Gholson Gardens is a small, 10-acre farm located in southeastern Washington state, in the quintessential rural community of Walla Walla.  The farm is owned and operated by Mike and Elaine Vandiver, two US Army veterans turned first generation farmers.

With no previous agricultural experience, we purchased the farm in May 2014 as a way to start anew after learning a traditional family wasn't in the cards for us.  We didn't have any immediate plans for the farm, which was mostly in pasture.  We simply hoped to enjoy the beautiful red barn, sweeping views of the Blue Mountains from the farmhouse porch, and maybe get some critters to complete the country scene.

Shortly after purchasing the farm, the previous owner handed over a dusty packet of papers that would change our perspective on the farm's prospects and would ultimately change the entire trajectory of our lives!

The packet contained copies of documents which showed the farm was once an old homestead acquired under the Homestead Act of 1862.  The documents chronicled the homestead process in fascinating details and identified Nathaniel S. Gholson (pronounced goal-son), a pioneer from Iowa, as the petitioner for the land on May 12, 1870. A detailed account of his journey is on the the Gholson history tab.

In discovering our farm's rich heritage and doing a bit of research, we were humbled to learn about the Gholson family's journey from Iowa on the Oregon Trail via the Kennedy Wagon Train of 1862.  It is hard to not be inspired by such accounts.  And when looking at the 10-acre parcel that remains, with the original barn, adjacent milking parlor and creamery, along with the old farmhouse, we were compelled to find our own unique way to return the farm to its pioneering and productive roots.

For us, that meant raising a herd of alpaca who sustainably graze the pastures while providing us with superior, soft fiber.  We launched our first farm business shortly after our first fiber harvest in May 2014, which we call    Old Homestead Alpacas.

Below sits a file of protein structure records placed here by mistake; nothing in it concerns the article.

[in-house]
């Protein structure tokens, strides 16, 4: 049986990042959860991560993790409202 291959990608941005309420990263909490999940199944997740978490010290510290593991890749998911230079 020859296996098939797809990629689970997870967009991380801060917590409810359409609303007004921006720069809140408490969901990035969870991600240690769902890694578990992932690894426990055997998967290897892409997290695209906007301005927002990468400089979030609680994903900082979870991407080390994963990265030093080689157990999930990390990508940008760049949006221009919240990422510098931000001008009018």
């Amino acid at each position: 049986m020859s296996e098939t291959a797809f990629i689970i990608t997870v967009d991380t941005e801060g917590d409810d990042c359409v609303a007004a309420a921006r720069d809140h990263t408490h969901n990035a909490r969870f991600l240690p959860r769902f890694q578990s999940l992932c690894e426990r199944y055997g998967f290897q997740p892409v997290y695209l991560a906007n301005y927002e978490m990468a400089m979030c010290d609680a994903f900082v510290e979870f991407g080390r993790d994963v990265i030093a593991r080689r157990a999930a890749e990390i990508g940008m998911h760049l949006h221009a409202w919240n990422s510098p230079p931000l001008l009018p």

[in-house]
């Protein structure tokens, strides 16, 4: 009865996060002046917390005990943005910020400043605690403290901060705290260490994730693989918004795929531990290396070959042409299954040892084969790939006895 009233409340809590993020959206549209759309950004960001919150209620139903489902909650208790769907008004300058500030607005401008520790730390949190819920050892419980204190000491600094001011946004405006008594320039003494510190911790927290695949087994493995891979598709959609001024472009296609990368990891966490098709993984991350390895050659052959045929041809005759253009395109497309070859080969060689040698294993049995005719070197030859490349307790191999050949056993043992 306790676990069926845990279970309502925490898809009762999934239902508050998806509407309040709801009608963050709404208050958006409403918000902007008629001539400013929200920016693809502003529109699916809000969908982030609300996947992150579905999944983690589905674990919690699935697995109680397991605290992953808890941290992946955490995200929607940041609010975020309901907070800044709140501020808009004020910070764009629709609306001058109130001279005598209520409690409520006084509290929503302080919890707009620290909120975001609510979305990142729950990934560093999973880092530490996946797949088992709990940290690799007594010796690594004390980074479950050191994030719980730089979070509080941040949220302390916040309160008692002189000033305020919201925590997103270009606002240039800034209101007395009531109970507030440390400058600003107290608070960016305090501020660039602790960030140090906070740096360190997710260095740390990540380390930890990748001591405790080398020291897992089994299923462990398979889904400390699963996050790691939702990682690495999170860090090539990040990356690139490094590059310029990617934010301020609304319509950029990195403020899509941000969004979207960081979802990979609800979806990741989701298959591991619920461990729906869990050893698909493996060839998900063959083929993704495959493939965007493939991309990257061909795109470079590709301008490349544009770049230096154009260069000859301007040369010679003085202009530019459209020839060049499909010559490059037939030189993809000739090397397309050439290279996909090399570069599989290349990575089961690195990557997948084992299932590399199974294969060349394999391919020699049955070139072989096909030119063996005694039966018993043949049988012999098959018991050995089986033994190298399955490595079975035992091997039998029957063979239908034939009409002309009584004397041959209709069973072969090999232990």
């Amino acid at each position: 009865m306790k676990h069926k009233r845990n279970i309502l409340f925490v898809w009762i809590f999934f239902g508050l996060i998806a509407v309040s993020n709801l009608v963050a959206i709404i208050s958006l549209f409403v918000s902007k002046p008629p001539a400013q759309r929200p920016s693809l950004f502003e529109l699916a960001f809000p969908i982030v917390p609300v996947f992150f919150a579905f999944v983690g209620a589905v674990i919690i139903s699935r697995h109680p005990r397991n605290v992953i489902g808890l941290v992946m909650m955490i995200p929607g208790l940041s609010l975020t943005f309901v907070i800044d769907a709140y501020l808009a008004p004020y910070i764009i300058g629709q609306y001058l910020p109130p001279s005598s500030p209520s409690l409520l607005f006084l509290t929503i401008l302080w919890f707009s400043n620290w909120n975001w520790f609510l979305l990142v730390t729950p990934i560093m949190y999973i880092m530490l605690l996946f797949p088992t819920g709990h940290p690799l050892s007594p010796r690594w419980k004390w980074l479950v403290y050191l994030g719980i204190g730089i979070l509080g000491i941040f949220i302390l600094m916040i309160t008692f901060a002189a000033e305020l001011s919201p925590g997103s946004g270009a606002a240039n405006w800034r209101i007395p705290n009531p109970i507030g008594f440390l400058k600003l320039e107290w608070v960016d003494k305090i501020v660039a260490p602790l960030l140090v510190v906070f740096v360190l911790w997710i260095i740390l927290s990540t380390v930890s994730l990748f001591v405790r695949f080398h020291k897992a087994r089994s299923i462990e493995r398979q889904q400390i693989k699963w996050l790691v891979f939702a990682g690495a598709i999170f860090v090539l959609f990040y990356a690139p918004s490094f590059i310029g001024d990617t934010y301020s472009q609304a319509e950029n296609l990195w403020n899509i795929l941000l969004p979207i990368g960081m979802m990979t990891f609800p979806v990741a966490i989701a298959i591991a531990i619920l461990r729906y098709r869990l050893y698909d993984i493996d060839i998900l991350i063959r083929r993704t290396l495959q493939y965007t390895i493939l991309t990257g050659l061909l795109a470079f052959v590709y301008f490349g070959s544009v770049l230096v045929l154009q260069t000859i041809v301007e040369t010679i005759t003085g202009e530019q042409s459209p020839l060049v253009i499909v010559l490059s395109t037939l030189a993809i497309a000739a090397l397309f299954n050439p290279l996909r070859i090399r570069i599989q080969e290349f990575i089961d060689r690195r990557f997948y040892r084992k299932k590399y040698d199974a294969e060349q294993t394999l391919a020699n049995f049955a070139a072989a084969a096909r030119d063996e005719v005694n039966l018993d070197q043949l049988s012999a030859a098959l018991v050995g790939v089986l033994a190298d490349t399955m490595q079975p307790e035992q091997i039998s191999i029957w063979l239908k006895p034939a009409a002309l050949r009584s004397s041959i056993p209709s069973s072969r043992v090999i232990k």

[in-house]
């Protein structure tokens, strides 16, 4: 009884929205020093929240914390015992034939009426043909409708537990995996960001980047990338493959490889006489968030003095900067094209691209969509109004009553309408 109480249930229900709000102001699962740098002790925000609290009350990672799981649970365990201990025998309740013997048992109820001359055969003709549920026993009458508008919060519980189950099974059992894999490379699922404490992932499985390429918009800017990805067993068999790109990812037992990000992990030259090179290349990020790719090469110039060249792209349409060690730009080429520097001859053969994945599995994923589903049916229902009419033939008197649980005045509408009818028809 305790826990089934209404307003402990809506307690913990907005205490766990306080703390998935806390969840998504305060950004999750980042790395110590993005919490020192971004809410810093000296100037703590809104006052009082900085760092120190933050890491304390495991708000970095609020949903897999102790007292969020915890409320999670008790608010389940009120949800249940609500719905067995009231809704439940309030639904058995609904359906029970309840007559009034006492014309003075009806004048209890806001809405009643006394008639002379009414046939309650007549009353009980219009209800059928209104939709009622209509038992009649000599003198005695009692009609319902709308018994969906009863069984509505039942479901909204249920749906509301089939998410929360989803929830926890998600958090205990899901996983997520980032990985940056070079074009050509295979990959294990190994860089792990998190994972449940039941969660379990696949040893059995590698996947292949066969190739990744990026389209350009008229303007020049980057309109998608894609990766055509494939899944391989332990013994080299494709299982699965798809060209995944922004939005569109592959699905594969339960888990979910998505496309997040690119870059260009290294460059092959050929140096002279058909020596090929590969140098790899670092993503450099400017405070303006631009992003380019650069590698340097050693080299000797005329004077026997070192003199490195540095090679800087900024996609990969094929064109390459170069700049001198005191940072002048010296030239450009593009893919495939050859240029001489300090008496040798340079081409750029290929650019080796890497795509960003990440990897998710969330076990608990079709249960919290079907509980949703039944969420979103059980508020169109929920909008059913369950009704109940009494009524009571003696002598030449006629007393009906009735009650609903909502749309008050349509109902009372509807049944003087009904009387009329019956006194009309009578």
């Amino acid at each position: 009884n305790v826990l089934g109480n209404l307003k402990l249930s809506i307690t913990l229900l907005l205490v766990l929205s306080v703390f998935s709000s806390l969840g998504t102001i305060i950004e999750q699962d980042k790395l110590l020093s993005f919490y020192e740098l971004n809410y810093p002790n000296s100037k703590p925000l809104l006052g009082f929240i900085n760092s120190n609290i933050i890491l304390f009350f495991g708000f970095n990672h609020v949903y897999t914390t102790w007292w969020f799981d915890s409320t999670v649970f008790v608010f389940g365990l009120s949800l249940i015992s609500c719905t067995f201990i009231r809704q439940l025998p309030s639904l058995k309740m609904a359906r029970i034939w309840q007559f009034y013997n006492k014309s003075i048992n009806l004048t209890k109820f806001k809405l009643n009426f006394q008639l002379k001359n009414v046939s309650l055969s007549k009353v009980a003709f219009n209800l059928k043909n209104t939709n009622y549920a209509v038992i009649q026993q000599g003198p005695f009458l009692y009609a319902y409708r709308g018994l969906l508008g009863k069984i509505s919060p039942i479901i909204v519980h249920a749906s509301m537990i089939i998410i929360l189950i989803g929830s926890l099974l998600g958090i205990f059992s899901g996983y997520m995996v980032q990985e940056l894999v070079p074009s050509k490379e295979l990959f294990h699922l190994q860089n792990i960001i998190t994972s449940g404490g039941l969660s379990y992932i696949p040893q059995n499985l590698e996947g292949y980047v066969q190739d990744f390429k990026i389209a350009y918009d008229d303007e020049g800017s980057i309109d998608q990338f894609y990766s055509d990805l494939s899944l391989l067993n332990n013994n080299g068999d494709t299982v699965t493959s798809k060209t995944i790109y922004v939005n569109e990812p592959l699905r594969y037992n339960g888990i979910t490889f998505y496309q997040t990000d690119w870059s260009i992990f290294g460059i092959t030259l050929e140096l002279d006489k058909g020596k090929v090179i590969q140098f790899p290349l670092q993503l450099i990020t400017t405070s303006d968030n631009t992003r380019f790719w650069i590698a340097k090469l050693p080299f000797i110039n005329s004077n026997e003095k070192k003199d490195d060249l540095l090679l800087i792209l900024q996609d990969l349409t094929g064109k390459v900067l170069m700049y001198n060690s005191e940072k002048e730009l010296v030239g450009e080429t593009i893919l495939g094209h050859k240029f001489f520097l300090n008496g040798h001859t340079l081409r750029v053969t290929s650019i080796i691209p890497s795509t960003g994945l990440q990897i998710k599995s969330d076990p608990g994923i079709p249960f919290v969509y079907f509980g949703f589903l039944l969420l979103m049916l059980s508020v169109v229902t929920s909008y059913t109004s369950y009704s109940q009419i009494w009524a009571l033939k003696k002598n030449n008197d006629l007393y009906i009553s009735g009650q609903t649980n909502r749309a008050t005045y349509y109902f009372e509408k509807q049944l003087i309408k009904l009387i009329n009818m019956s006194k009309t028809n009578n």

In the fiber harvests that have followed, we began to offer more than just knitting yarns and spinning fibers, which ultimately led us to launch a line of professionally machine-knit garments.  Limited by the natural colors within our herd, we began exploring safe, eco-friendly methods at dyeing the fiber.  Not wanting to apply commercial grade acid dyes and chemicals to such an exquisite natural fiber, we soon discovered natural dyeing techniques using heirloom dye plants and flowers.  And not soon after that, we discovered those dye plants and flowers grow extremely well in the Walla Walla valley.  We started our first dye garden in 2016 and in 2017 we added a few rows of zinnia and dahlias to cut for our own personal enjoyment on the farmhouse table.

Growing cut flowers for ourselves alongside the dye flowers was as enjoyable as it was enlightening.  Knowing that the fiber takes 2 years to bring to market (1 year for the alpacas to grow it and the better part of another year spent professionally milling, knitting and then hand dyeing), we quickly realized that growing cut flowers for market could be a great way to diversify the farm.  And that's what we did!  We sowed our first seeds in late February 2018 and began field production in early May, selling them at the local farmer's market from June through September.  We sell primarily at the Walla Walla Downtown Farmers Market and to a few local florists, but are also offering a 'bouquet CSA' starting in Spring 2019. 

2019 - find us at the following farmer's markets - Downtown Walla Walla every Saturday from 9am to 1pm - May through October and in College Place at Lions Park every Thursday from 4pm to 8pm May through September.